1957 Horatio Alger Award Winner
"As an immigrant, I have always loved this country for its opportunities that abound for all."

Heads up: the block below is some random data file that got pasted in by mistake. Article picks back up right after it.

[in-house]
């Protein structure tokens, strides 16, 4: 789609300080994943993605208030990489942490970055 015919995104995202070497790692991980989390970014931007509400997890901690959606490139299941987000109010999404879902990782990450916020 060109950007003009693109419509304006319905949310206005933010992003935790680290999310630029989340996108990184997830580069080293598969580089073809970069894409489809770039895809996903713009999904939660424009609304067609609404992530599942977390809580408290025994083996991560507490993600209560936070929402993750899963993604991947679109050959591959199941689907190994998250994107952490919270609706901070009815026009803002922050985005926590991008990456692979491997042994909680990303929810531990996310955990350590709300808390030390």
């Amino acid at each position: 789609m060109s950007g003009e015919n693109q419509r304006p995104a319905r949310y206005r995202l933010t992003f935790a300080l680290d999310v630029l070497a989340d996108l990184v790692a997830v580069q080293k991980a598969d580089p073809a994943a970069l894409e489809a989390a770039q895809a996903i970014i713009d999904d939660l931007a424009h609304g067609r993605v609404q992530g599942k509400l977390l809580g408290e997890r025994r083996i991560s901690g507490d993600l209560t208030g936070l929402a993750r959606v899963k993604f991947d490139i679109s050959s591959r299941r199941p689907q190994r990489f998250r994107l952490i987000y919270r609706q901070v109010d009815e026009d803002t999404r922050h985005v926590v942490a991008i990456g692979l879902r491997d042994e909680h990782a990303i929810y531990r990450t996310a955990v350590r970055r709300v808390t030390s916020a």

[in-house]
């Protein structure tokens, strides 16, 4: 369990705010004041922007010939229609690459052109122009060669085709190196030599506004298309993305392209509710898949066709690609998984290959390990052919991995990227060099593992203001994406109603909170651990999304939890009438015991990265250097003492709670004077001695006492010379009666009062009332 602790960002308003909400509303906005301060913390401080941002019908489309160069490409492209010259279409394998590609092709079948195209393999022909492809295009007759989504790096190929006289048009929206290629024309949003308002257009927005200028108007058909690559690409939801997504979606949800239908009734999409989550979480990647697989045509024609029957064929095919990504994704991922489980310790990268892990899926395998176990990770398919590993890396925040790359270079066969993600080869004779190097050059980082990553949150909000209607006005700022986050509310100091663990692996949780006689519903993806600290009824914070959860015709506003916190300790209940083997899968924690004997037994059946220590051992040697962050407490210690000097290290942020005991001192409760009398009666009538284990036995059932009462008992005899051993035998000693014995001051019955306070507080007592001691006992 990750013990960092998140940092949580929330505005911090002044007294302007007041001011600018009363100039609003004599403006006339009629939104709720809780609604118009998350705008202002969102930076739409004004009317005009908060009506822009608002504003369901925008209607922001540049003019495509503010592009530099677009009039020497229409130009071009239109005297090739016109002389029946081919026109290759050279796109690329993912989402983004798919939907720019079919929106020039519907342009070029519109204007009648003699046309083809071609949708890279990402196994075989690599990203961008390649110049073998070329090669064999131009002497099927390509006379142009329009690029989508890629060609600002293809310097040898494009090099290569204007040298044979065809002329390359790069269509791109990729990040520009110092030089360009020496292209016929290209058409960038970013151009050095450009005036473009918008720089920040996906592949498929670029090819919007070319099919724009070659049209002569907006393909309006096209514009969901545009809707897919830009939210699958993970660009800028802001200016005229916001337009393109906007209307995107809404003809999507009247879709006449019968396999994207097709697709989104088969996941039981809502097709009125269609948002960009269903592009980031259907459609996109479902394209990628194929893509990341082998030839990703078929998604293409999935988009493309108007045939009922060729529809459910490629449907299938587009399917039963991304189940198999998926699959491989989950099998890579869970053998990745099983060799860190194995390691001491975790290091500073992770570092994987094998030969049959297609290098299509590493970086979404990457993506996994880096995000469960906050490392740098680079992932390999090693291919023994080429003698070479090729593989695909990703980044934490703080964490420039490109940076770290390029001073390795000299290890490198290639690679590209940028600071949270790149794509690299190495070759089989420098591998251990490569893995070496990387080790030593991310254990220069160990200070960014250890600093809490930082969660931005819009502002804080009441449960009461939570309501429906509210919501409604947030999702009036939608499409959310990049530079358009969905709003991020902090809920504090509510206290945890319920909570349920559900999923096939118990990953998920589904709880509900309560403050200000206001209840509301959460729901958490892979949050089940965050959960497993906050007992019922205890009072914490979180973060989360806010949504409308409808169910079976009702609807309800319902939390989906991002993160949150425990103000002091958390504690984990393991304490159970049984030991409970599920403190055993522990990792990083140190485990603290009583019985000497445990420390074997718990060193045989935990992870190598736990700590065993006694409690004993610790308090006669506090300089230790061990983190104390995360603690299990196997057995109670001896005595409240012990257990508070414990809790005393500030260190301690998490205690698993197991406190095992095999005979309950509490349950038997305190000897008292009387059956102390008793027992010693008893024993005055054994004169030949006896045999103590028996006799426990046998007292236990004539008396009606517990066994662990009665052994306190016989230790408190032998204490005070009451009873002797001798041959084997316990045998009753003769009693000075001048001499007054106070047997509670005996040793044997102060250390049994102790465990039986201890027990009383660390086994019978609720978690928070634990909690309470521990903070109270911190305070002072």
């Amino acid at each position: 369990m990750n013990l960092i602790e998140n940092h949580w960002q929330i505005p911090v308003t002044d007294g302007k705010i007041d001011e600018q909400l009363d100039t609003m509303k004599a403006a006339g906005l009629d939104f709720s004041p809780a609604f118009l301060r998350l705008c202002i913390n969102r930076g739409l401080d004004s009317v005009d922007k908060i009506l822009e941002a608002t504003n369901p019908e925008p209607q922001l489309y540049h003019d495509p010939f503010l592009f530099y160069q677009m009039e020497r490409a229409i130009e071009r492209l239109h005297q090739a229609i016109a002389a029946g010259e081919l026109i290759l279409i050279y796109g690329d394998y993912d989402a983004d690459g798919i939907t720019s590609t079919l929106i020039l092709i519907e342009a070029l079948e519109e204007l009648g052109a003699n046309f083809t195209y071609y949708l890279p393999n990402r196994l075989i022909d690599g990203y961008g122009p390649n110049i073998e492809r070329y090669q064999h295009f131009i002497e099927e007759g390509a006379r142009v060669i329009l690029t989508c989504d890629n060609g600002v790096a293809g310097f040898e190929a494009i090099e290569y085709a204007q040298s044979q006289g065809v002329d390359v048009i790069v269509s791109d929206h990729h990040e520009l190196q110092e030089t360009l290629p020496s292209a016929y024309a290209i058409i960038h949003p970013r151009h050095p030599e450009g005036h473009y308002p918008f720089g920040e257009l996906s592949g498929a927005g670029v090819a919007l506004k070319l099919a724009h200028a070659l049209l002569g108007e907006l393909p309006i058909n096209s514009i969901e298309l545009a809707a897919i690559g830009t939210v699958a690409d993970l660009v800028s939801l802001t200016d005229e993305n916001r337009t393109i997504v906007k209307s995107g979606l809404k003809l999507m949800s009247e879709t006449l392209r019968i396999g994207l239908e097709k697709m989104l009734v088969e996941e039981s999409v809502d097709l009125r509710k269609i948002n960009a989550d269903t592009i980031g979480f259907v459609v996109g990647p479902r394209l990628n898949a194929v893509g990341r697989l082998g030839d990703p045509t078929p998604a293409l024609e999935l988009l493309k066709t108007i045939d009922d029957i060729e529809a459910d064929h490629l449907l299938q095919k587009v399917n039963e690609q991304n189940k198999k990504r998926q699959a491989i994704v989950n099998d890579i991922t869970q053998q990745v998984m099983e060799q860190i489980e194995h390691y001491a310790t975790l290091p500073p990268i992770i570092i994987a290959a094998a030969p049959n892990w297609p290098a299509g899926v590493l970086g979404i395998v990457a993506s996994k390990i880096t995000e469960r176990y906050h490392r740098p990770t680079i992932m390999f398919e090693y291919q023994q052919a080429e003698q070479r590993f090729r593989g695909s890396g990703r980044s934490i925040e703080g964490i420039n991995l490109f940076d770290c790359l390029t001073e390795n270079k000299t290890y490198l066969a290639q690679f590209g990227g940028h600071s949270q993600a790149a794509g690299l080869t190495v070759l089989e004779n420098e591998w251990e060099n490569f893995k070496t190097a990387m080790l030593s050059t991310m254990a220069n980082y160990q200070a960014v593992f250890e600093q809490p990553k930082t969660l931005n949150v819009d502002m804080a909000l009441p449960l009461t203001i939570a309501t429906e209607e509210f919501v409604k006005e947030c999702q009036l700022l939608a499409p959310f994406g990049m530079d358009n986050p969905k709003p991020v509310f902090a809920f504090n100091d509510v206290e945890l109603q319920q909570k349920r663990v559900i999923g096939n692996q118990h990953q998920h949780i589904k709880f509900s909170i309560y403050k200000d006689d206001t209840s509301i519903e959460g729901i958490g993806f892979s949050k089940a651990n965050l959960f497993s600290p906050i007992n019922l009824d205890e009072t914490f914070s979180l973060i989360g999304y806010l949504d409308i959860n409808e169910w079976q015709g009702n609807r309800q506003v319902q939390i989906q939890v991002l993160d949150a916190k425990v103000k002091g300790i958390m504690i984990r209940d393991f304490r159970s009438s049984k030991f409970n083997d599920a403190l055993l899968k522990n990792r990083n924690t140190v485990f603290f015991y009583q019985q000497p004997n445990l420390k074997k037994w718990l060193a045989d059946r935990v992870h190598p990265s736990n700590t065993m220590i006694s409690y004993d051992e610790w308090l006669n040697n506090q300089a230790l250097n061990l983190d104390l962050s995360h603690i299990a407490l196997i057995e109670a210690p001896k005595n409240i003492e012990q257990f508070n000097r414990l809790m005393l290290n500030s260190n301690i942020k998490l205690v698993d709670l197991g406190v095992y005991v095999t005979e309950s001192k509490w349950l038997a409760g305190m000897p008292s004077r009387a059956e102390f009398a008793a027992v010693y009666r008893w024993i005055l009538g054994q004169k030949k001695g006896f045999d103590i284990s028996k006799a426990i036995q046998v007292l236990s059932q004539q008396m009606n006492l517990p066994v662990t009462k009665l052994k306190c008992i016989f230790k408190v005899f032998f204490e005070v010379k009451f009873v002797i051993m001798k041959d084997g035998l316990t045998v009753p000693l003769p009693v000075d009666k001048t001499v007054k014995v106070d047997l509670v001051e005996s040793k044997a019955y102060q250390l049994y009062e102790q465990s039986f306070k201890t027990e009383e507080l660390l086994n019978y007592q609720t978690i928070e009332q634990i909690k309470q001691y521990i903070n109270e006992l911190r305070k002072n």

Following the Russian Revolution after World War I, John J. Sheinin fled to the United States. He faced hardship and danger throughout the journey and was nearly shot by a firing squad. He arrived in the United States penniless and unable to speak English. He worked as a factory laborer in New York until he moved to Alabama. With only $4 to his name, he managed to enter Alabama State University and secured work with a local sign painter. In spite of considerable language difficulty, Sheinin was an outstanding student. He was admitted to medical school and later recommended to a teaching research fellowship at Northwestern University. While completing work for his M.D. and Ph.D., he painted signs, worked at night in a hospital, studied, and taught. Eventually, Sheinin became dean of the unaccredited and financially struggling Chicago Medical School. He made such outstanding improvements to the school that under his direction, it received full accreditation from both the American Medical Association and the Association of Medical Colleges. This was unique in medical history, for all other unapproved schools were closed.* Deceased